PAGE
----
KCSO: No cause of death yet after baby found unresponsive at Knox daycare
The cause of death for a 3-month-old baby who died the afternoon of September 19, 2018, after being found unresponsive at a west Knox County daycare, remained a mystery five days later.
According to the Knox County Sheriff's Office, the medical examiner's autopsy did not reveal any contributors to the child's death. The medical examiner was awaiting toxicology and pathology results to determine the cause of death.
Sonyu Qualls is the woman who was running the daycare in question.
The Tennessee Department of Human Services said Sonyu Qualls operated a "registered home" from November 2000-October 2003. This allowed her to care for up to 4 unrelated children.
Ms. Qualls was licensed to operate Sonyu’s Lots-A-Tots from July 2006 – August 2014 at which time she voluntarily surrendered her license.
Officials said she they did not ask her to surrender her license, but she did so voluntarily.
Once she gave up her license, however, authorities had no way to know if she was still watching children.
DHS instructed Qualls she was operating illegally operating a childcare facility in 2015. The Department of Children's Services (DCS) confirmed that they were investigating as well.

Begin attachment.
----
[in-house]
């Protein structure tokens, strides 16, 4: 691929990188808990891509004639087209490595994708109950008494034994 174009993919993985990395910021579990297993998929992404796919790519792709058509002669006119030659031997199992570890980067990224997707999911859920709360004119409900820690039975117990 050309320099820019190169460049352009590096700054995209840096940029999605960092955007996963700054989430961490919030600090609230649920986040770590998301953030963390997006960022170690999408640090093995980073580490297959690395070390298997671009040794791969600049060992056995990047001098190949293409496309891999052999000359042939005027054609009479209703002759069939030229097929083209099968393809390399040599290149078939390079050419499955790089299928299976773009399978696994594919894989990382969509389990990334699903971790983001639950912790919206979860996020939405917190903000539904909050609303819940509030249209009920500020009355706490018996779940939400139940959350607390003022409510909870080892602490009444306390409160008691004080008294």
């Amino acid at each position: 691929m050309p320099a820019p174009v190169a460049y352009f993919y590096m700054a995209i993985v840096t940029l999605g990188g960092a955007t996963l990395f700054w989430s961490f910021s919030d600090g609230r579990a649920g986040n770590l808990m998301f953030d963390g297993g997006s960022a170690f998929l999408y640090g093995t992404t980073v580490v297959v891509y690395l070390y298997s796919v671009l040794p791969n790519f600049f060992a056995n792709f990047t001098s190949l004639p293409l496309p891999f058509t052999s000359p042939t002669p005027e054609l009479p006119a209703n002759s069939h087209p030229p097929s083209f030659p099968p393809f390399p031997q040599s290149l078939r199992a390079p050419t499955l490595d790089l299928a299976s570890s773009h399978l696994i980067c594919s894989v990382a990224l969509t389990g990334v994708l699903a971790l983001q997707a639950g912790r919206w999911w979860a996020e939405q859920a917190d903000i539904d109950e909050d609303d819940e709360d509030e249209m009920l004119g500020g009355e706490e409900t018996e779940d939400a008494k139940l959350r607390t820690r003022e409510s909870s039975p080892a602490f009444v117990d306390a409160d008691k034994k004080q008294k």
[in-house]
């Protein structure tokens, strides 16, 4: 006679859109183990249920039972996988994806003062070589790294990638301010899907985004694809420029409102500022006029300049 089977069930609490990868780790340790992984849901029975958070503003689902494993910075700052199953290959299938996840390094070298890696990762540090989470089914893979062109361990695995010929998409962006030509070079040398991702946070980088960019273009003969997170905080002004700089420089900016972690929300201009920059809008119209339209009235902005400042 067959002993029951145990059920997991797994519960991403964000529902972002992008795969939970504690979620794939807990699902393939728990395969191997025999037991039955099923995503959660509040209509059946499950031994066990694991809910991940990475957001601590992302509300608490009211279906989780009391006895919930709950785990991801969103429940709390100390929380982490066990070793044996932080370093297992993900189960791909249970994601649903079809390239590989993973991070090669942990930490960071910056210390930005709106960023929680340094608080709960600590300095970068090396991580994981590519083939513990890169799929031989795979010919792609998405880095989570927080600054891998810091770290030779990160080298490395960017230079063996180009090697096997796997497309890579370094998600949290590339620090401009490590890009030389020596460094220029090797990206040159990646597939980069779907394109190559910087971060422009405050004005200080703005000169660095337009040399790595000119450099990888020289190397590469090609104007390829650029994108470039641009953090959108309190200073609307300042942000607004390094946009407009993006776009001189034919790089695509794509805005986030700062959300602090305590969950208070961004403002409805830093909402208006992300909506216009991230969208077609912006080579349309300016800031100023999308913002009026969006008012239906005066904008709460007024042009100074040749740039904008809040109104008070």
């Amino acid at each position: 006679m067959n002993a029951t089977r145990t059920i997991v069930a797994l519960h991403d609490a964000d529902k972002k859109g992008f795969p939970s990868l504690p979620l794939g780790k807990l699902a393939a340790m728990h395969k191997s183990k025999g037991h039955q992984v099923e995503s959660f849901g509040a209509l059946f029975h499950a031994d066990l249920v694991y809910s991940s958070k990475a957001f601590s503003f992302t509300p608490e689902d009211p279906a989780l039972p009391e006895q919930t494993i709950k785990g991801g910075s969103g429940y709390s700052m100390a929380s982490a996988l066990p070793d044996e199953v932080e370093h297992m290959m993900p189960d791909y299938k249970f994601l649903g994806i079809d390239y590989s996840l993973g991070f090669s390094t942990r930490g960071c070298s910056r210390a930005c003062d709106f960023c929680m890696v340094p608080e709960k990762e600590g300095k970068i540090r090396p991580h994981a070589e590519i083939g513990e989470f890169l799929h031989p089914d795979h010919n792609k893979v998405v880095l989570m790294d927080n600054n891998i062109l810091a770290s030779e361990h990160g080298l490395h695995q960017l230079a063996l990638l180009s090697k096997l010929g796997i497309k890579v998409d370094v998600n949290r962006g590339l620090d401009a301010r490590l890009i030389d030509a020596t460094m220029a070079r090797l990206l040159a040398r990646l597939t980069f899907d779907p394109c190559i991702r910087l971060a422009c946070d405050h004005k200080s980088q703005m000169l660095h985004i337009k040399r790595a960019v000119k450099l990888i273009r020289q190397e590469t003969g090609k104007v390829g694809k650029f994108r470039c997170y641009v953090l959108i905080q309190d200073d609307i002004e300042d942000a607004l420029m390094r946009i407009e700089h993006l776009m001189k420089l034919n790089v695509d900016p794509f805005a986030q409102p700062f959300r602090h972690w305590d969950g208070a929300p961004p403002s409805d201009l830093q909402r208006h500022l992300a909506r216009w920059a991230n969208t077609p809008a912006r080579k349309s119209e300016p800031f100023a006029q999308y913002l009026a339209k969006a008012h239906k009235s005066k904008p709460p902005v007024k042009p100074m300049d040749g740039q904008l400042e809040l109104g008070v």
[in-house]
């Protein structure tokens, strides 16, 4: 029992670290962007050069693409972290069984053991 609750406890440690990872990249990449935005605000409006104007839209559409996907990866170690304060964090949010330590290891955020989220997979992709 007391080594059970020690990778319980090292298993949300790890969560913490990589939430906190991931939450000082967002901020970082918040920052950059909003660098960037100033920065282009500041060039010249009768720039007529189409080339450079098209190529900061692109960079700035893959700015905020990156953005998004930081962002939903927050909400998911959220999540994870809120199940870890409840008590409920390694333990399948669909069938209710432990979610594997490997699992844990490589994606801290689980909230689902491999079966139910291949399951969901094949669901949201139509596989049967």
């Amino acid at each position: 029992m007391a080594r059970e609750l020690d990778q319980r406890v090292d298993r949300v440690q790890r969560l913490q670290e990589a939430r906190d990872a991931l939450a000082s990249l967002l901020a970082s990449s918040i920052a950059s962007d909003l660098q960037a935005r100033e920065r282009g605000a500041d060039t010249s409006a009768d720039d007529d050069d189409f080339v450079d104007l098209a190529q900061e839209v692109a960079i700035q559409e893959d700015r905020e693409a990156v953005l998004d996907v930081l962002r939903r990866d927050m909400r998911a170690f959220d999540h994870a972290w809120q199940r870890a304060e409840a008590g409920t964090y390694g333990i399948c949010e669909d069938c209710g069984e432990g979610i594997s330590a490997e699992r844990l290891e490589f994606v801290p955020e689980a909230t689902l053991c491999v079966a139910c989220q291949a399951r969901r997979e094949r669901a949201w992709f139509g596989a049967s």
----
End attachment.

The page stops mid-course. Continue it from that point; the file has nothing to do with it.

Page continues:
To find out if a childcare facility has a state license, go
A 3-month-old baby died Wednesday afternoon after it was found unresponsive at what officials called a 'private individual daycare' on Amber Meadows Circle in west Knoxville according to the Knox County Sheriff's Office.
Investigators told WVLT News the child was transported to Parkwest Hospital around 2:00 p.m. but did not survive. A medical examiner was tasked with determining a cause of death.
Tennessee Department of Human Services Spokesperson Sky Arnold told WVLT News Anchor Amanda Hara that the person operating the daycare was, "caring for more kids in the home than she legally should have had as an unlicensed daycare provider."
Under state law, a child care provider watching more than four unrelated children at one time must be licensed.
One parent leaving with his baby told WVLT News he wasn't informed about what happened but was instructed to pick up his child.
KCSO officials said deputies initially started investigating whether the at home daycare in the Hardin Valley area was properly licensed to operate, or even required to obtain a license to operate.
A search of state records did not show a licensed day care linked to the address that investigators responded to.